Life-long learning – What’s Your Plan to Remain Competent?
How do you retain your competence? Perhaps it isn’t something that you think about often with the avalanche of daily meetings, emails, phone calls, and texts but it is something that every business person in the world needs to do more than think about – it is something that we all need to act on!
I am a licensed Certified Public Accountant (CPA) and in order to retain my license, I have to take 40 hours of continuing professional education every year – and be able to prove it! While that seems like a lot of time, believe me, it is not enough to keep up with all of the regulations, practices, and technological advancements that occur in my profession. Now, before you start feeling sorry for me, I assure you that CPAs are not the only profession that requires continual learning. I once read that many computer programmers’ skills learned in college are almost obsolete within five years after graduation. In a paper published in 2007, Jim Allen and Rolf van der Velden found that “the average ‘half-life’ of competencies acquired during tertiary [post-high school] education lies somewhere in the range between 10 and 15 years. . . However, over the life cycle of the occupational career, this would imply that tertiary graduates have to “renew” their competencies on a fairly regular basis during their careers. This offers clear justification for the strong emphasis that is often placed on the need for ‘life-long learning.”
This study and my experience indicate that each of us should have a plan for renewing our competencies, but perhaps just as importantly, we should develop a core of intellectual tools or skills that will never become obsolete. These skills, while not always directly related to our specific career or job, are more general in nature (e.g., analytic, problem-solving, social, leadership, and attitudinal skills) and give us the ability and judgment to actually use what we know to provide the results that our jobs or clients demand. I have found that individuals in my profession who do not develop and hone these “general skills” tend to get caught up in the “rut” of their job. They suffer from what I call “one year of experience ten times” rather than ten years of experience! As a result, while they may be able to produce accurate, basic financial reports, they struggle to provide real information that is useful to business owners and managers, thus their value to their employer or client is questionable.
A long-term, and what I believe appropriate, view of life-long learning dictates:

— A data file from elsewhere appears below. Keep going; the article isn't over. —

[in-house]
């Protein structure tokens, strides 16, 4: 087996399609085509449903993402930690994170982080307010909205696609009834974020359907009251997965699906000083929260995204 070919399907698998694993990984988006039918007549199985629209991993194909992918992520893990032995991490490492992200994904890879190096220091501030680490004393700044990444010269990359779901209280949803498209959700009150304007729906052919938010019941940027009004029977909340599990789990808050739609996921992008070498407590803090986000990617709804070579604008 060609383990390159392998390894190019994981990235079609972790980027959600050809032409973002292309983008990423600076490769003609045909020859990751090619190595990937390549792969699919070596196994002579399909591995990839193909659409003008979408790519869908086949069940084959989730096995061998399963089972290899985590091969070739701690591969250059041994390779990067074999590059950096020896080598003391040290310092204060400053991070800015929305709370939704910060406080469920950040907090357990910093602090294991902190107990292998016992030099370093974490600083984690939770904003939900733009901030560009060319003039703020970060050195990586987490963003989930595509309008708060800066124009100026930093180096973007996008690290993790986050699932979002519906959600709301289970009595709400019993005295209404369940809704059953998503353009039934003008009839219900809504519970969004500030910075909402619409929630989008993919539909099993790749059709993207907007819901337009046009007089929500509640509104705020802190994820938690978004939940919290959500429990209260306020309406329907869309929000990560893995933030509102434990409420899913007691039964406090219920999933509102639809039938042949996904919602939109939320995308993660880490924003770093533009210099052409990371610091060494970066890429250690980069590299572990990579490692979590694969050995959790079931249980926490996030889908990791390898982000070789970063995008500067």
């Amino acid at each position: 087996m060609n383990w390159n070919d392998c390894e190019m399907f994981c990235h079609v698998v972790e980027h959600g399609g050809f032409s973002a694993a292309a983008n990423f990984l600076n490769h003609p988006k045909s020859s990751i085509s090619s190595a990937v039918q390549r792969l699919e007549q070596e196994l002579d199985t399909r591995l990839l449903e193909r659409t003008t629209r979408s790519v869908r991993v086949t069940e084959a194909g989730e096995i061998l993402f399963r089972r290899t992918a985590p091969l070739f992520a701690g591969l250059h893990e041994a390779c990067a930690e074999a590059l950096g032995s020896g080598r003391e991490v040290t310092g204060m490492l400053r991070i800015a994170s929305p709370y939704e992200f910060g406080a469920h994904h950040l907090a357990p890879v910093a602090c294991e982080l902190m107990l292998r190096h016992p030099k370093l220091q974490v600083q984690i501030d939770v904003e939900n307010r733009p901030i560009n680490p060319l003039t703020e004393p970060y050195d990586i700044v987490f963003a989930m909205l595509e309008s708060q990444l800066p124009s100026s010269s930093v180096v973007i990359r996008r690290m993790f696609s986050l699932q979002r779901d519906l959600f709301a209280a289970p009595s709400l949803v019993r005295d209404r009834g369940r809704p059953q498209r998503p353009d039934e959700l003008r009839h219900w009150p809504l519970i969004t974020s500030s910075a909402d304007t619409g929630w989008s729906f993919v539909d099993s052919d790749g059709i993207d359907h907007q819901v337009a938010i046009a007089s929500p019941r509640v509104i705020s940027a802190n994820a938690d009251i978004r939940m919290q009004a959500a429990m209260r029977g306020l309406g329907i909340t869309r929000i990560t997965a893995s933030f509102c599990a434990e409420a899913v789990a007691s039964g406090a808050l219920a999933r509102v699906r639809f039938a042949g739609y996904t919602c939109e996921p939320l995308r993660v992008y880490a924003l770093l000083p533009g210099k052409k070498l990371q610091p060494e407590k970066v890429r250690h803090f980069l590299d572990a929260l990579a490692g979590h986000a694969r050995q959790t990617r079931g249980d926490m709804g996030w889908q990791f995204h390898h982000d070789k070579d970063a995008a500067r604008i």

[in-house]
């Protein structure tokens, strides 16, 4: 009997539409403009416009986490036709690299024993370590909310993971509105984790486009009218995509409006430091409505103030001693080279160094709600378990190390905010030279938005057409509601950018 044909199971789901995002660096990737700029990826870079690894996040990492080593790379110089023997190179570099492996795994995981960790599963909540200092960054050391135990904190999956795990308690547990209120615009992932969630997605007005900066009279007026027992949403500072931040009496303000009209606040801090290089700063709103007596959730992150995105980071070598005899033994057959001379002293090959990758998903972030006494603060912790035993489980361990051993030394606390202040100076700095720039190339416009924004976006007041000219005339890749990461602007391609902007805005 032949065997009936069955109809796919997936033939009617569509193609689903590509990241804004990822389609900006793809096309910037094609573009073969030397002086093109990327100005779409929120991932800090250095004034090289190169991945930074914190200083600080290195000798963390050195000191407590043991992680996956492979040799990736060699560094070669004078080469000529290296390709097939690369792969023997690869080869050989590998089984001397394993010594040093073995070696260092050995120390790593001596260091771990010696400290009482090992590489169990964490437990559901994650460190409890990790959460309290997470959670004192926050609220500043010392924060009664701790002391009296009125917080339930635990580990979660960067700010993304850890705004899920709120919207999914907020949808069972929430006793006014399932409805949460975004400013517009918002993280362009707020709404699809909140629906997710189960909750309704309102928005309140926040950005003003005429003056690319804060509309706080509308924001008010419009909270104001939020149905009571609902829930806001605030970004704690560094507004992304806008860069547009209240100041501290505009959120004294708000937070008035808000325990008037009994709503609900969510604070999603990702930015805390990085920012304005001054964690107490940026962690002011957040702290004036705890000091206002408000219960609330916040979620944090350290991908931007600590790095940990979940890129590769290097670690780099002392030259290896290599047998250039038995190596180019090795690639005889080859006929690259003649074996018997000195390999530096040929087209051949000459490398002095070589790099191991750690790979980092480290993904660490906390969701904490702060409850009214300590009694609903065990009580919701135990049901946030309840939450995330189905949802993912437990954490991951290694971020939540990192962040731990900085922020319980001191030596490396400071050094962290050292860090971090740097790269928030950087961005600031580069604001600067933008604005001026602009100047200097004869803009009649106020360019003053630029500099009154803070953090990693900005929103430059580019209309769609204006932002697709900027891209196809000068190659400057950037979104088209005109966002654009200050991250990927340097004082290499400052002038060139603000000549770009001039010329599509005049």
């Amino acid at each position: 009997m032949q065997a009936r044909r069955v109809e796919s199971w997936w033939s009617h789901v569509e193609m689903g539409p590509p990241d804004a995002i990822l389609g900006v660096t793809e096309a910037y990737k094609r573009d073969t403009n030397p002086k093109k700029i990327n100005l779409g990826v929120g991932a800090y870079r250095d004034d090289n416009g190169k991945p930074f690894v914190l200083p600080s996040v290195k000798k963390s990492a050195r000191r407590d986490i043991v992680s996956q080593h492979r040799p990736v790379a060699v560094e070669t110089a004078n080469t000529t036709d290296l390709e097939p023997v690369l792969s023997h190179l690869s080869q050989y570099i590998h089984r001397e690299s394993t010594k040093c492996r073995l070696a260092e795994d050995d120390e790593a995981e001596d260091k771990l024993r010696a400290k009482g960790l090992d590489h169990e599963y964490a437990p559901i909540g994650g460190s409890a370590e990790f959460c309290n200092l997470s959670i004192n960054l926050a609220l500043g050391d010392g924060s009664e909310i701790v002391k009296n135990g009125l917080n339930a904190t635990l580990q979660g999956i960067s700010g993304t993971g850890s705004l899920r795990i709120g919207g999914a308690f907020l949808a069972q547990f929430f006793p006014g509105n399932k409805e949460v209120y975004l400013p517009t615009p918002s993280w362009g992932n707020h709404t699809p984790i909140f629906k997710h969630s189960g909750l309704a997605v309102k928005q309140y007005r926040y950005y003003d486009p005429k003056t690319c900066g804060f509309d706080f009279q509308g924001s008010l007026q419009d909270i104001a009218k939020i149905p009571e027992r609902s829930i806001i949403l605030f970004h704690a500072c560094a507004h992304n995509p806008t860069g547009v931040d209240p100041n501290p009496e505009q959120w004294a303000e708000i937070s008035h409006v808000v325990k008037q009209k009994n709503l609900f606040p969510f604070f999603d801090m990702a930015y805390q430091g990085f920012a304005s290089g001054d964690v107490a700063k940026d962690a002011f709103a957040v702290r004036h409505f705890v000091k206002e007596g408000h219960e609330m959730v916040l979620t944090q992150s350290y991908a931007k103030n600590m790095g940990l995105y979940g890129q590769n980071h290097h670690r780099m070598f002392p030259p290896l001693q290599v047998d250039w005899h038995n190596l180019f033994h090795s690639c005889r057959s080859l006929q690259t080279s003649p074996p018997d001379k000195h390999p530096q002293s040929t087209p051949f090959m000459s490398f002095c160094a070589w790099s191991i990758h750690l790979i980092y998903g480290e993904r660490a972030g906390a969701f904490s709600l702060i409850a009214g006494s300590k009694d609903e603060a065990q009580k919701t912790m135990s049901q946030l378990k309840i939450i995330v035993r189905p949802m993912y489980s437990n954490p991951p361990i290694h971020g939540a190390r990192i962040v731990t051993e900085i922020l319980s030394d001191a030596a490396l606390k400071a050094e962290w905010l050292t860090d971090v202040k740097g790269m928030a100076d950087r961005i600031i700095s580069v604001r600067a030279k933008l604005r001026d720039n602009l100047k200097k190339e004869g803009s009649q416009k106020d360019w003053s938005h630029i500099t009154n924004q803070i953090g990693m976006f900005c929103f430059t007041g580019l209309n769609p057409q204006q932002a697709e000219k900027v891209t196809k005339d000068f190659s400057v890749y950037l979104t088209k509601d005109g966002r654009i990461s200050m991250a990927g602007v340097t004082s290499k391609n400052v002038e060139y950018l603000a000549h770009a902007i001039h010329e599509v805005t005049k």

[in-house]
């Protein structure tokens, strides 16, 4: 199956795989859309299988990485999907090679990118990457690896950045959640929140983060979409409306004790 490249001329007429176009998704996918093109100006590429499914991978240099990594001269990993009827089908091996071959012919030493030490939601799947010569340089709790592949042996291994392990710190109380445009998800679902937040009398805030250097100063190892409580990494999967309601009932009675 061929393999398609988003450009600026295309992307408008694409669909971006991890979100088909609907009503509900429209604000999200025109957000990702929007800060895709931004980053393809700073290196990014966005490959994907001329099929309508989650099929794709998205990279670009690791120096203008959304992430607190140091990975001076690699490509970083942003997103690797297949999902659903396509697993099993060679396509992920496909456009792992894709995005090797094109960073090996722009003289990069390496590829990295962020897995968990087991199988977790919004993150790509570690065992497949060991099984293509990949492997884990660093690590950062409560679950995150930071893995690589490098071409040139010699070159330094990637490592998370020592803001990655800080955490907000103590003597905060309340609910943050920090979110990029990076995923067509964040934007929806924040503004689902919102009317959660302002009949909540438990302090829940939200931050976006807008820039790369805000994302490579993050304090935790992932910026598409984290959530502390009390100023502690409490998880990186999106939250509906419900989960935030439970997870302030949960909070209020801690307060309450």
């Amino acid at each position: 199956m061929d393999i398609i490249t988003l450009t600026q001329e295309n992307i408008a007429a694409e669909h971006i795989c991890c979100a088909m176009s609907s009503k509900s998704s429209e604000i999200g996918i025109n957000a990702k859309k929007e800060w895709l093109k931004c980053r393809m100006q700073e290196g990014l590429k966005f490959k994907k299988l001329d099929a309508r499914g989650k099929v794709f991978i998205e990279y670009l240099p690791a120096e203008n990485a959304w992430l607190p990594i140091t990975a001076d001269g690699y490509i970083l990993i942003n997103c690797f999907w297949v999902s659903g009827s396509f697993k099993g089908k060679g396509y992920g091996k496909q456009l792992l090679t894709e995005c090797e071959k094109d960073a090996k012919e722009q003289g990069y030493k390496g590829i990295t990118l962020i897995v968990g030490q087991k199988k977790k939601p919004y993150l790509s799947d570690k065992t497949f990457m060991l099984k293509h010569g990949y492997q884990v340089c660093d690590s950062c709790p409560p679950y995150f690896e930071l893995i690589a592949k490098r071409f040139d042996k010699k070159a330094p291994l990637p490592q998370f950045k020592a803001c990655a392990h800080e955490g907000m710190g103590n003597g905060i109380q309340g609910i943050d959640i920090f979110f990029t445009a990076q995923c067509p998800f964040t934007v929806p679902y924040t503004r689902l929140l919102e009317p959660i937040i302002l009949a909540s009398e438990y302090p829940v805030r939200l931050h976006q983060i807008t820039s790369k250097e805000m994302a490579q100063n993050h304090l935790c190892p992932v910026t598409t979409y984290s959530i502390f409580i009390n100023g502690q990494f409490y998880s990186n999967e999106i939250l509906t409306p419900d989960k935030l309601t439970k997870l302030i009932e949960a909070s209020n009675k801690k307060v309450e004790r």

- That we acknowledge what we don’t know. My friend Chuck Coonradt of The Game of Work calls this “unconscious incompetence” – what a great phrase and how true! In order to know what we don’t know, we have to learn what we should know. I like to use a portion of my learning time on updating courses and general information about accounting, finance, business, and economics.
- That we use some portion of our educational budget to keep sharp and up-to-date in the areas where we most commonly practice so that there is never a question about our competency in our area of expertise.
- That we spend time learning skills that will help us in the long term. This is where learning about enabling technologies and the latest in trends and techniques allows us to take a step beyond minimal competency and advance towards “expert” status.
- That we start viewing life-long learning as an investment rather than a cost. It is an investment in our future and the return on investment is real and easily measurable over time. As I progressed through college and experienced truly great professors (they also happened to be the hardest), I stopped trying to find the easiest classes and rather sought out the best – where I could learn the most. I believe that we are wise to do the same as we learn now.
Remaining competent sounds like a lot of work doesn’t it? Well, it is, actually and that is the way life works. We cannot achieve greatness in any aspect of our lives by dedicating only the minimal amount of effort required. Beyond the confidence that we gain from knowing that we are truly competent and that we can deliver exceptional results to our clients or employers, we also receive the added personal benefit of being in greater demand and that equates to a higher value (i.e., compensation and satisfaction)!